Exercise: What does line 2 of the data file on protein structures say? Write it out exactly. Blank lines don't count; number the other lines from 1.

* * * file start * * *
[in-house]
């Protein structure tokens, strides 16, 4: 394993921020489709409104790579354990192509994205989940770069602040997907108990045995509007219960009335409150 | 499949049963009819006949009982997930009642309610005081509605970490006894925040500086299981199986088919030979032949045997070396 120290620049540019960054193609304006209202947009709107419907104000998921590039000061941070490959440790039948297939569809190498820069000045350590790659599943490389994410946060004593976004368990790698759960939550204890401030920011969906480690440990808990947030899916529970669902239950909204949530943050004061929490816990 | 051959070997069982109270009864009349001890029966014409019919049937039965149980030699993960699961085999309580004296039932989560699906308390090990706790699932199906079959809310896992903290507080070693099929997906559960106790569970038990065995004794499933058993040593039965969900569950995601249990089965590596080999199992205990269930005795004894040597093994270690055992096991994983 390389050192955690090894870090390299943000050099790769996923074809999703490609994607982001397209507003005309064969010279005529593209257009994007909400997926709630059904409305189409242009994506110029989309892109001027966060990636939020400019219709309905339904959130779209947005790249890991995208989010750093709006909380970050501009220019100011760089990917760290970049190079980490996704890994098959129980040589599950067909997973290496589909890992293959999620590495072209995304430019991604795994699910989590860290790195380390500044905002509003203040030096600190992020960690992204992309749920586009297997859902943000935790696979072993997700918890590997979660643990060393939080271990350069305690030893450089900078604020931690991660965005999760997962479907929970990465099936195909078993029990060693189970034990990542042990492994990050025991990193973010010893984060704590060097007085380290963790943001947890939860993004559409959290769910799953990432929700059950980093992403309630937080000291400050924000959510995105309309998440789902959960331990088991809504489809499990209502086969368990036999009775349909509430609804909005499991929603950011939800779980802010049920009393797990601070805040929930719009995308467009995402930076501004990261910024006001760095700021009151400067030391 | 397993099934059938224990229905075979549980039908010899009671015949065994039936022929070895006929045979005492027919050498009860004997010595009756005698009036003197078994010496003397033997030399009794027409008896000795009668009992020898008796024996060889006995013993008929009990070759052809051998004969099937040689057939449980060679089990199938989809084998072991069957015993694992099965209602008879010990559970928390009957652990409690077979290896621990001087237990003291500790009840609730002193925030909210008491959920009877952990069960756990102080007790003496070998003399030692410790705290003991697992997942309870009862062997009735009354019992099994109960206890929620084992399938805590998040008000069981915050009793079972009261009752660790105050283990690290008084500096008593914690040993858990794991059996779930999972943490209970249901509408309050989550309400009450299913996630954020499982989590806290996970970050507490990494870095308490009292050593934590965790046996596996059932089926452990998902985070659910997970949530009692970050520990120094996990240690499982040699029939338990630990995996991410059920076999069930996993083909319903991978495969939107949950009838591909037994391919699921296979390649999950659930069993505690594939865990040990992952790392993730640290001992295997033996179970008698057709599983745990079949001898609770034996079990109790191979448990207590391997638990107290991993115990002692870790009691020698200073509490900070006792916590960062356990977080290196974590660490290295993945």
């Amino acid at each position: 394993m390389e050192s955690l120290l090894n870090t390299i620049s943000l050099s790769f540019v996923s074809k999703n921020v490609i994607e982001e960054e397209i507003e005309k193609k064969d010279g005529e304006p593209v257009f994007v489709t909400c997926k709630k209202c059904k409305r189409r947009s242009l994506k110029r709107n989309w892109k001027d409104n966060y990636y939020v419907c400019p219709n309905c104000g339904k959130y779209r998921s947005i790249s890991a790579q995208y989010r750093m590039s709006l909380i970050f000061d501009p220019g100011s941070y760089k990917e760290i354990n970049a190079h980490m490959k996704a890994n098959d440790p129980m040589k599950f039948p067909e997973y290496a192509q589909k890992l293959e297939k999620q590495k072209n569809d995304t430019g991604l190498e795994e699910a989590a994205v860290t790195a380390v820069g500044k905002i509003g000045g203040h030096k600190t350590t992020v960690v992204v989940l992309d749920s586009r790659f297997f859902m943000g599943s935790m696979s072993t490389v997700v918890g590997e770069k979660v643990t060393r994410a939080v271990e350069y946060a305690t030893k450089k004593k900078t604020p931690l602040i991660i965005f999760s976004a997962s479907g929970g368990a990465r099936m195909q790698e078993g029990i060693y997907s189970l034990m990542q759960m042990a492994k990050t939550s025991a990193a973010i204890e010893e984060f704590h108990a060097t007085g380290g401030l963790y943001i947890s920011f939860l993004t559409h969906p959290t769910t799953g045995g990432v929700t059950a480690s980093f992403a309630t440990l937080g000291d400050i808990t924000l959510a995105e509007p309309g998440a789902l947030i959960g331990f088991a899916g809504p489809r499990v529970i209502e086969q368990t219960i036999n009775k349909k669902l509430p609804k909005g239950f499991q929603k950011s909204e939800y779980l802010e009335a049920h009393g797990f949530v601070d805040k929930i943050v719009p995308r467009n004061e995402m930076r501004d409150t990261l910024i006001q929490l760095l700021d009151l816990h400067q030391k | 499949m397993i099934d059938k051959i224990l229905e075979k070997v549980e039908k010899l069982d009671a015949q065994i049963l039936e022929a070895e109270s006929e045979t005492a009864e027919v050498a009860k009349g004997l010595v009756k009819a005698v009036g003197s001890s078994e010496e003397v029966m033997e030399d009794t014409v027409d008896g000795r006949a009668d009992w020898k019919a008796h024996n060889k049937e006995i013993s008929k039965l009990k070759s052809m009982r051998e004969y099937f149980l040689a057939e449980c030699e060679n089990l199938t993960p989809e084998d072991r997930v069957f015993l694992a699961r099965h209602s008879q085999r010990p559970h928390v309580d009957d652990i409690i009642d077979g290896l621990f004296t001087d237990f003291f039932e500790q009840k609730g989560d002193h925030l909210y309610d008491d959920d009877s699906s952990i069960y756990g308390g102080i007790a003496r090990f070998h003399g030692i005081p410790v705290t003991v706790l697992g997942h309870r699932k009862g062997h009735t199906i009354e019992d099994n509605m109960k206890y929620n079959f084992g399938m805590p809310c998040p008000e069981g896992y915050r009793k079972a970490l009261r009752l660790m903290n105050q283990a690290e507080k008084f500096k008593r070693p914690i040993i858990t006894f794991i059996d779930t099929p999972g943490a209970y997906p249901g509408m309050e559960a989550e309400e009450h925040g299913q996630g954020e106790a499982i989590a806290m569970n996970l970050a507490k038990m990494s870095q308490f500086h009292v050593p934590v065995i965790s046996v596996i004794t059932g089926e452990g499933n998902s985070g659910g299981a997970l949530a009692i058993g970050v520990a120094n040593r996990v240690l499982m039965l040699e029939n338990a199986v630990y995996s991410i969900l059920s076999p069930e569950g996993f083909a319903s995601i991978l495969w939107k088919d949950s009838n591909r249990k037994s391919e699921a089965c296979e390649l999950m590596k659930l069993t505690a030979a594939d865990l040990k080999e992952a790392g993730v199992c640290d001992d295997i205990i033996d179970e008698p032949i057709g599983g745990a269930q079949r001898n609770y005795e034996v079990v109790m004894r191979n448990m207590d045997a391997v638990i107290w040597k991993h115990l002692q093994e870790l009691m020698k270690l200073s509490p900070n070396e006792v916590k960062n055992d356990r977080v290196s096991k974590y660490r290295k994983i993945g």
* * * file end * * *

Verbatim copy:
């Protein structure tokens, strides 16, 4: 394993921020489709409104790579354990192509994205989940770069602040997907108990045995509007219960009335409150 | 499949049963009819006949009982997930009642309610005081509605970490006894925040500086299981199986088919030979032949045997070396 120290620049540019960054193609304006209202947009709107419907104000998921590039000061941070490959440790039948297939569809190498820069000045350590790659599943490389994410946060004593976004368990790698759960939550204890401030920011969906480690440990808990947030899916529970669902239950909204949530943050004061929490816990 | 051959070997069982109270009864009349001890029966014409019919049937039965149980030699993960699961085999309580004296039932989560699906308390090990706790699932199906079959809310896992903290507080070693099929997906559960106790569970038990065995004794499933058993040593039965969900569950995601249990089965590596080999199992205990269930005795004894040597093994270690055992096991994983 390389050192955690090894870090390299943000050099790769996923074809999703490609994607982001397209507003005309064969010279005529593209257009994007909400997926709630059904409305189409242009994506110029989309892109001027966060990636939020400019219709309905339904959130779209947005790249890991995208989010750093709006909380970050501009220019100011760089990917760290970049190079980490996704890994098959129980040589599950067909997973290496589909890992293959999620590495072209995304430019991604795994699910989590860290790195380390500044905002509003203040030096600190992020960690992204992309749920586009297997859902943000935790696979072993997700918890590997979660643990060393939080271990350069305690030893450089900078604020931690991660965005999760997962479907929970990465099936195909078993029990060693189970034990990542042990492994990050025991990193973010010893984060704590060097007085380290963790943001947890939860993004559409959290769910799953990432929700059950980093992403309630937080000291400050924000959510995105309309998440789902959960331990088991809504489809499990209502086969368990036999009775349909509430609804909005499991929603950011939800779980802010049920009393797990601070805040929930719009995308467009995402930076501004990261910024006001760095700021009151400067030391 | 397993099934059938224990229905075979549980039908010899009671015949065994039936022929070895006929045979005492027919050498009860004997010595009756005698009036003197078994010496003397033997030399009794027409008896000795009668009992020898008796024996060889006995013993008929009990070759052809051998004969099937040689057939449980060679089990199938989809084998072991069957015993694992099965209602008879010990559970928390009957652990409690077979290896621990001087237990003291500790009840609730002193925030909210008491959920009877952990069960756990102080007790003496070998003399030692410790705290003991697992997942309870009862062997009735009354019992099994109960206890929620084992399938805590998040008000069981915050009793079972009261009752660790105050283990690290008084500096008593914690040993858990794991059996779930999972943490209970249901509408309050989550309400009450299913996630954020499982989590806290996970970050507490990494870095308490009292050593934590965790046996596996059932089926452990998902985070659910997970949530009692970050520990120094996990240690499982040699029939338990630990995996991410059920076999069930996993083909319903991978495969939107949950009838591909037994391919699921296979390649999950659930069993505690594939865990040990992952790392993730640290001992295997033996179970008698057709599983745990079949001898609770034996079990109790191979448990207590391997638990107290991993115990002692870790009691020698200073509490900070006792916590960062356990977080290196974590660490290295993945």